Archive for February, 2009
Yes, it’s true, LaserMotive now has a spiffy new motor for their climber.
Check out their blog post for a picture of the motor and some more details…
Note that they are also looking for alternative uses for this motor. Hmm… I think they should use it to power a robot that automatically pumps out draft beer…
Here’s one that pours canned beer from (presumably) a mini-fridge inside of it. I love how it pours the can in three different phases so that it (almost) doesn’t allow the head to overspill. It would have been even cooler if they would have had a knife go across the top of the glass to knock off the excess head :) Of course, one would die of thirst waiting for this thing to finish…
Here’s one that does bottled beer. It has a unique (and unsanitary) way of ensuring that the head doesn’t spill over the top of the glass. I love the little ’swirl’ action at the end to ensure it gets every last drop…
And here’s a ‘lazy robot’ - you have to hold the glass, but it will ring the bell and want a tip from you…
And finally, for you Pownce fans (may it rest in peace), the INEBRIATOR!!!
Draft beer, gentlemen, think DRAFT beer. If you need help, this is the place to go…
February 14th, 2009
I’m sure that many/most of you have seen by now the stories about how a Russian and an America satellite collided somewhere over Siberia. Evidently the Russian satellite (Cosmos 2251) was a ‘dead’ one while the American satellite was part of the Iridium network (Iridium satellite #33).
Just what we need, more space debris.
At some point, we, as a species, are going to have to actively go after this space debris. It has holed the ISS on more than one occasion and presents a growing danger to satellites and astronauts. It will also present a danger to the Space Elevator. Right now, the mitigation strategies for a Space Elevator include shaping the Elevator tether into a curved form so that small debris would not sever the ribbon but rather poke a hole or two in it and inducing waves into the tether, timed so that the ribbon would avoid the larger debris.
I don’t like either strategy but freely admit that I don’t have a better idea. However, as Ivan Bekey (among others) has pointed out, sooner or later, everything in orbit is going to intersect the path of the space elevator so the problem will come to us.
When we do build a space elevator, lets figure out a way to clear up the space junk, too. It will be a public service…
This post from the Planetary Society shows the orbits of the two satellites and where they collided. And, on a personal note, I’m bummed that an Iridium satellite was destroyed. One of my favorite activities is watching ‘Iridium flares’, fleeting bright spots in the sky that occur when the Iridium satellite solar cells briefly reflect sunlight to where you are standing and viewing the sky. If you haven’t seen one of these, do yourself and favor and go to the Heavens-Above website. By entering your geographical coordinates, this incredibly cool site will tell you the time and location of all sorts of sky-stuff you can see from your geographical location. I’ve had great fun with it and, really, seeing an Iridium flare should rank very high on your cool-o-meter.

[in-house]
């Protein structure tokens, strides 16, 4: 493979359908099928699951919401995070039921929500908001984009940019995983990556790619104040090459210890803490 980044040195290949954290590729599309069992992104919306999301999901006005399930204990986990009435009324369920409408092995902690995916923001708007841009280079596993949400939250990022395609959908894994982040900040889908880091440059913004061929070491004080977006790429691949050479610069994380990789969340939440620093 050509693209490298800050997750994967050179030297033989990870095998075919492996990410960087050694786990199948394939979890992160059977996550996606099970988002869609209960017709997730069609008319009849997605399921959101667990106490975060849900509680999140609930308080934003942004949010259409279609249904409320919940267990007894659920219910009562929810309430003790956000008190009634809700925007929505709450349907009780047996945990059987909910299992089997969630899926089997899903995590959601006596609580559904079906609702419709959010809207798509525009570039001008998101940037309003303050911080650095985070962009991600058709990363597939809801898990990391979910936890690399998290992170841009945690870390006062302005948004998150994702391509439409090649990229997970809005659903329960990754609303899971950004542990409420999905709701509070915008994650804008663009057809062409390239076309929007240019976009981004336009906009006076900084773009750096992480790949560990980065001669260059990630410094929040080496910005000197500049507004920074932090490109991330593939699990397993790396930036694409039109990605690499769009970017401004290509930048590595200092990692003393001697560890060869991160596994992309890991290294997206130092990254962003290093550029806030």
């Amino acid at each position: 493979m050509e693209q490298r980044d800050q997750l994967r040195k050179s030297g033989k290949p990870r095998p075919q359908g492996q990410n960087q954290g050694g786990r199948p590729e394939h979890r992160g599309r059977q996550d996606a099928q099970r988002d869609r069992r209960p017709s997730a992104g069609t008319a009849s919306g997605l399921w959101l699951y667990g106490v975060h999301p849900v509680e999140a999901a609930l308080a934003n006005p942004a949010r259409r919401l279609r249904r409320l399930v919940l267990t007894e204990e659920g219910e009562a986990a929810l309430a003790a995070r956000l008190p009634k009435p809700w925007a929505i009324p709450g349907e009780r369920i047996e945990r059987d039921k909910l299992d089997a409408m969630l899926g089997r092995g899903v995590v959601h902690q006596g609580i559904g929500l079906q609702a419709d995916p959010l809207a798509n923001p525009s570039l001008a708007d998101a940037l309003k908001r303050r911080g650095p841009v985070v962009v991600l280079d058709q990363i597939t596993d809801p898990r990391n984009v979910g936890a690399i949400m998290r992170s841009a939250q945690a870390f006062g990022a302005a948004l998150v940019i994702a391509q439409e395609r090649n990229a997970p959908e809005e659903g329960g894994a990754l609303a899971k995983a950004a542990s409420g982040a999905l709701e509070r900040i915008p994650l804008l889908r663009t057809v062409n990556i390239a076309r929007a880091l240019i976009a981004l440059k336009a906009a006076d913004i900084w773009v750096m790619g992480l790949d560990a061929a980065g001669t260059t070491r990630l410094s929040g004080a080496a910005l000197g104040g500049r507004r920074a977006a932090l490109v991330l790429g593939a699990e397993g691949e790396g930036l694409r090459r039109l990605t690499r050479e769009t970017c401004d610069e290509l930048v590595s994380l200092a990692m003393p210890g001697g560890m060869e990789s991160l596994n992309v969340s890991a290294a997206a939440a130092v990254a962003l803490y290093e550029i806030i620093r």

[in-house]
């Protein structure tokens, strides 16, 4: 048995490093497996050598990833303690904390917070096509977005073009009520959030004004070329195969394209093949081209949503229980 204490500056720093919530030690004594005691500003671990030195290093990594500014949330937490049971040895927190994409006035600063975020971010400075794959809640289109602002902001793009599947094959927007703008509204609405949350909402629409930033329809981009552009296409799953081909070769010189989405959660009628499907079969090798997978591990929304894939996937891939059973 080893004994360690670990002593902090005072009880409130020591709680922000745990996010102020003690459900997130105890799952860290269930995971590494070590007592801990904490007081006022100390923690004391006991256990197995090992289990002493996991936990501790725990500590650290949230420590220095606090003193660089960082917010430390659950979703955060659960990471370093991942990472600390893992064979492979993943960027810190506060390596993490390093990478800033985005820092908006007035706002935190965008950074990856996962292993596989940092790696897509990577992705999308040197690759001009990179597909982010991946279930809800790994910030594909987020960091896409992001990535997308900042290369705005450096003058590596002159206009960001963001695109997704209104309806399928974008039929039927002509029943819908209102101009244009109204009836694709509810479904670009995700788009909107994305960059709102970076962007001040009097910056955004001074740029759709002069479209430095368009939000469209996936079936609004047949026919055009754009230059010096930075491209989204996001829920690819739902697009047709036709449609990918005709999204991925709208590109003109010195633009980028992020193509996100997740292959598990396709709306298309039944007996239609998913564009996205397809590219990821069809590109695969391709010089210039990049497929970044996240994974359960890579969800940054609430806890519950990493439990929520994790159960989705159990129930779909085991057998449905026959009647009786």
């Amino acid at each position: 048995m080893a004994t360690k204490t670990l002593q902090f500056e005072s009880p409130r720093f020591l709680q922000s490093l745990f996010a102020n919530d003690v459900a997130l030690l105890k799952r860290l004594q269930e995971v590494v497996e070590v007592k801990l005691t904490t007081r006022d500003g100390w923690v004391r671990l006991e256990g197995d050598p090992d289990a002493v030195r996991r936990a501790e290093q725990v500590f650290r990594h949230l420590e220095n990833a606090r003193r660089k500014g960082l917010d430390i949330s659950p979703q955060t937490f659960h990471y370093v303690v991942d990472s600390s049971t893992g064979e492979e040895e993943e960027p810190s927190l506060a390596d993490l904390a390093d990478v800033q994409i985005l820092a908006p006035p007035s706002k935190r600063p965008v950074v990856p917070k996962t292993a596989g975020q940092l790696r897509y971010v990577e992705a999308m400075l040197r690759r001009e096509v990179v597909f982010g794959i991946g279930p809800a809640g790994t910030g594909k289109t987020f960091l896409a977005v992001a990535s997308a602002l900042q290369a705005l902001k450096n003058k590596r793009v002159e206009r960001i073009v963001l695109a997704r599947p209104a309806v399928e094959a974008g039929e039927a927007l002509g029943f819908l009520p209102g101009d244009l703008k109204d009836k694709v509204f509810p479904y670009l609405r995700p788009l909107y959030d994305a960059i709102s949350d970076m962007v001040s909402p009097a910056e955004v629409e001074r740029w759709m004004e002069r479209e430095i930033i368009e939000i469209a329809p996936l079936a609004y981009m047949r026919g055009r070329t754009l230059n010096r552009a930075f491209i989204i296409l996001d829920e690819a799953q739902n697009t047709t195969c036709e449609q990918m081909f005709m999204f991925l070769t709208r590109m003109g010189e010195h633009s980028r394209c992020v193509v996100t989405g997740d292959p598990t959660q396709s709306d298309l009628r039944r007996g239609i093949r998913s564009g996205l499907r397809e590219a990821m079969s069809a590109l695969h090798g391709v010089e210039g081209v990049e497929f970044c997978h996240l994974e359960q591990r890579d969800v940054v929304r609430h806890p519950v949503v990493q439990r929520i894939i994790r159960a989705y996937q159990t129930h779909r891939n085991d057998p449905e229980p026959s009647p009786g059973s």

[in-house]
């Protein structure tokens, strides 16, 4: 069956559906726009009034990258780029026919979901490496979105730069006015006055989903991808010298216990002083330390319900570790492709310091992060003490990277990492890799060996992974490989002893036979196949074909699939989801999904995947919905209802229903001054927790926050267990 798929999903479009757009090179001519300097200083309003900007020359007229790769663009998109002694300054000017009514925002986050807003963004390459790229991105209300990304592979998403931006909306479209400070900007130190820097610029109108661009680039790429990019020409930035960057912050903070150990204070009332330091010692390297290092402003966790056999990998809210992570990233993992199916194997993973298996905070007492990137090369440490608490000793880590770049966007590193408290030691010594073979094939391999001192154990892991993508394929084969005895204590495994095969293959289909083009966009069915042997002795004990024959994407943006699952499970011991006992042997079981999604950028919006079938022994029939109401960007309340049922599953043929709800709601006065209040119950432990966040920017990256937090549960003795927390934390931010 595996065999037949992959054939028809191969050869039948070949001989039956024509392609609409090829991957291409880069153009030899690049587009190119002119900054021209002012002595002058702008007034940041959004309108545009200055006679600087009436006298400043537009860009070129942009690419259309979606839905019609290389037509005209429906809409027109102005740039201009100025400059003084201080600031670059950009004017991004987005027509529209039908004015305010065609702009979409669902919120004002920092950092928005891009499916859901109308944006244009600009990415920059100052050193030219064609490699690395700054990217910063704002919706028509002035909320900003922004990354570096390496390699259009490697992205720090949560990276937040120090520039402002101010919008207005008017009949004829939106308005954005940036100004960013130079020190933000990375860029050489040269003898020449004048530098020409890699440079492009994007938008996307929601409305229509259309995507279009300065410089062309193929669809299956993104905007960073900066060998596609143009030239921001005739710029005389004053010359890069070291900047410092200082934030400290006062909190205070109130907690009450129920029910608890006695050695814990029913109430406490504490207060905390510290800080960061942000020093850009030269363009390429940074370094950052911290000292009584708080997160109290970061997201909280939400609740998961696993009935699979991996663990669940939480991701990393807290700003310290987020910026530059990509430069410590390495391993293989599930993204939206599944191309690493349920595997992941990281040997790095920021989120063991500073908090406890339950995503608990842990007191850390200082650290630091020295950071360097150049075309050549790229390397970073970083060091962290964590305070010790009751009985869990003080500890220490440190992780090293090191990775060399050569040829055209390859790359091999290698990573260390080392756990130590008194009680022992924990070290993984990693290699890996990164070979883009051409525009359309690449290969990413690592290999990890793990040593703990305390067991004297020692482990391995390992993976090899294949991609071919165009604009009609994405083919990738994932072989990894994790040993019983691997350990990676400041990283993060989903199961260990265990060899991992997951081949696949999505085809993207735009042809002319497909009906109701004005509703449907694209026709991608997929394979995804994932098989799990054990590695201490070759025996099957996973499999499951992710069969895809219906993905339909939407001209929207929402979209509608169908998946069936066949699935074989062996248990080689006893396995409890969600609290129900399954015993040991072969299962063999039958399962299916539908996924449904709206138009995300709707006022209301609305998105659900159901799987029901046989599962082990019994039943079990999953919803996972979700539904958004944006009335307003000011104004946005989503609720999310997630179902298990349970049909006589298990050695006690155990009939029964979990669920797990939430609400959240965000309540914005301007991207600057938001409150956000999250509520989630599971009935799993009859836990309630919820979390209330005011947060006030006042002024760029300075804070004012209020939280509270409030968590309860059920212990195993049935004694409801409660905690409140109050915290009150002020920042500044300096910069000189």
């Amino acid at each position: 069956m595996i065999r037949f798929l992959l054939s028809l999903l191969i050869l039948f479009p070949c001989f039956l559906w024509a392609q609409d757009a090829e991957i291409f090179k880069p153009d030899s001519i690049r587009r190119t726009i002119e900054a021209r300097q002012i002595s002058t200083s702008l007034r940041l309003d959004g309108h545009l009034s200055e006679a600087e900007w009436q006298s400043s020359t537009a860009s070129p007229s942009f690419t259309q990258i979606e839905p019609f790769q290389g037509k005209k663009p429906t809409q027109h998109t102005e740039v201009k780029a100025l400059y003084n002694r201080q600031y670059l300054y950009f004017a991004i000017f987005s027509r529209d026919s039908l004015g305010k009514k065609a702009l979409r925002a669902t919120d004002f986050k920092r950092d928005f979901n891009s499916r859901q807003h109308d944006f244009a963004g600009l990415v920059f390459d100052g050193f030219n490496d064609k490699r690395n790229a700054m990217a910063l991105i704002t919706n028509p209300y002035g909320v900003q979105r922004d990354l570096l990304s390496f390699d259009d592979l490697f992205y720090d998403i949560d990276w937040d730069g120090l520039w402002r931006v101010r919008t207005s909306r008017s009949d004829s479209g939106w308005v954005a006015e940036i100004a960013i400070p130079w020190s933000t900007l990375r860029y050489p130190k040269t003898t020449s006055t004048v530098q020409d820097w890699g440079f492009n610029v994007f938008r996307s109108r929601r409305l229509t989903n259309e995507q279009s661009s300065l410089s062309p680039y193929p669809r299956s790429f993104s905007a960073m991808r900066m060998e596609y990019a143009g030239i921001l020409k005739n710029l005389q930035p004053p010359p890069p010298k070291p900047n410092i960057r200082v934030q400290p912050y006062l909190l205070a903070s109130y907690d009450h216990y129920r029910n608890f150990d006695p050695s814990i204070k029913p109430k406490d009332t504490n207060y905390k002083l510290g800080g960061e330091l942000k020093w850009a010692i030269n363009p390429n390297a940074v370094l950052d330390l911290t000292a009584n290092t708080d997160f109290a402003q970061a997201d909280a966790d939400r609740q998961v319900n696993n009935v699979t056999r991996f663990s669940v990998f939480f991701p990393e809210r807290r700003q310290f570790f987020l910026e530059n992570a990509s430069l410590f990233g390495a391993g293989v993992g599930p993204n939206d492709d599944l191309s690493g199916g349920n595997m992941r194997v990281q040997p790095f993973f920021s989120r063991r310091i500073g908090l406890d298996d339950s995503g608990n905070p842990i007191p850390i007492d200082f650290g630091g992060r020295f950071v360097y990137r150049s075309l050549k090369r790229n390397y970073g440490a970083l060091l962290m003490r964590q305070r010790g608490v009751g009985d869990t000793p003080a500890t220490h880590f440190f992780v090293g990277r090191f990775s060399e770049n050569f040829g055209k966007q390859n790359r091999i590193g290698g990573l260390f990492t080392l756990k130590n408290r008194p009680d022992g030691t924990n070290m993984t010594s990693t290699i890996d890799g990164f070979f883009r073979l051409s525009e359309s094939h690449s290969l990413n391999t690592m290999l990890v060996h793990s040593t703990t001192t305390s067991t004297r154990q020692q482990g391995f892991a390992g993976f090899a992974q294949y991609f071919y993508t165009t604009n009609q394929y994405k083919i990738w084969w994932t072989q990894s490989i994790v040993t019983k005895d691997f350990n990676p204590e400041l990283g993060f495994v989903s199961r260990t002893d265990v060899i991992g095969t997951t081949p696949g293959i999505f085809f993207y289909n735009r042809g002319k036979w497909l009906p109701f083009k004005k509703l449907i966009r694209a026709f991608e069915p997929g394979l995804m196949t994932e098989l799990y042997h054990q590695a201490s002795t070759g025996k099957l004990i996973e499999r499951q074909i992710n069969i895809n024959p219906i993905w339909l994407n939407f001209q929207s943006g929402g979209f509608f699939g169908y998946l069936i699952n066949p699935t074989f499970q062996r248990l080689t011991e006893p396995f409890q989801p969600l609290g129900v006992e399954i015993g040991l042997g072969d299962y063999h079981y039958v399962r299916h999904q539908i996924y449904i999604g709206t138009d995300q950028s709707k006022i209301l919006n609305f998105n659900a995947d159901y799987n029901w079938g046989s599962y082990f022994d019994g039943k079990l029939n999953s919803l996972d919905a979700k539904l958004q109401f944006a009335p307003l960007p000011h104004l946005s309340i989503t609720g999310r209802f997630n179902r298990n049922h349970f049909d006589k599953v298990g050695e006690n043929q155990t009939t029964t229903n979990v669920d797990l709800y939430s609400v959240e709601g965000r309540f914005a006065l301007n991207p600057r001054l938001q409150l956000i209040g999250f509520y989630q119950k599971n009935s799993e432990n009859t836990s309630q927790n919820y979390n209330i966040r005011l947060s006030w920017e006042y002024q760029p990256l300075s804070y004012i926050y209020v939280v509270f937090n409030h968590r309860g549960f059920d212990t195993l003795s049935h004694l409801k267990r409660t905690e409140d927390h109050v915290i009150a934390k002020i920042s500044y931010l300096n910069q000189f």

(Conceptual picture of space debris from here - click on the thumbnail for a larger version)
February 12th, 2009
The International Space Elevator Consortium (ISEC) has a new partner; the Space Elevator Wiki.
In July of 2008, shortly after the Space Elevator conference in Redmond, former Microsoft programmer Keith Curtis created this Wiki.
“This wiki is intended to be a repository of information and a baseline for research of the space elevator.“
With the formation of ISEC and a new emphasis on coordinated research into all aspects of developing a Space Elevator, this Wiki promises to be a great tool to move this project forward. Much/most of the early technical information on this Wiki has been provided by Brad Edwards, but others are now beginning to contribute. For example, Spaceward’s CEO Ben Shelef has contributed his Solar Power presentation. In addition, NASA veteran Dave Lang has been uploading his research into issues surrounding the actual deployment of a Space Elevator Ribbon. More topics will be added/updated in the near future.
Keith also has his own blog and in its most recent post, guest author Dave Lang (see how nicely this all ties together? ) laments about the current state of affairs at NASA and why (in his opinion) things are the way they are there. His writeup is a more detailed explanation than the one I heard; “The Germans are dead and that’s all she wrote”…
Finally, Keith is also an author and his book “Software Wars” is available for hard-cover or download purchase. I just downloaded this a few days ago and am now in the process of converting it so I can read it on my Kindle (you don’t have to do that, of course, but I’m quickly getting addicted to my new ebook reader). Purchase details for Keith’s book are available on his website.
February 3rd, 2009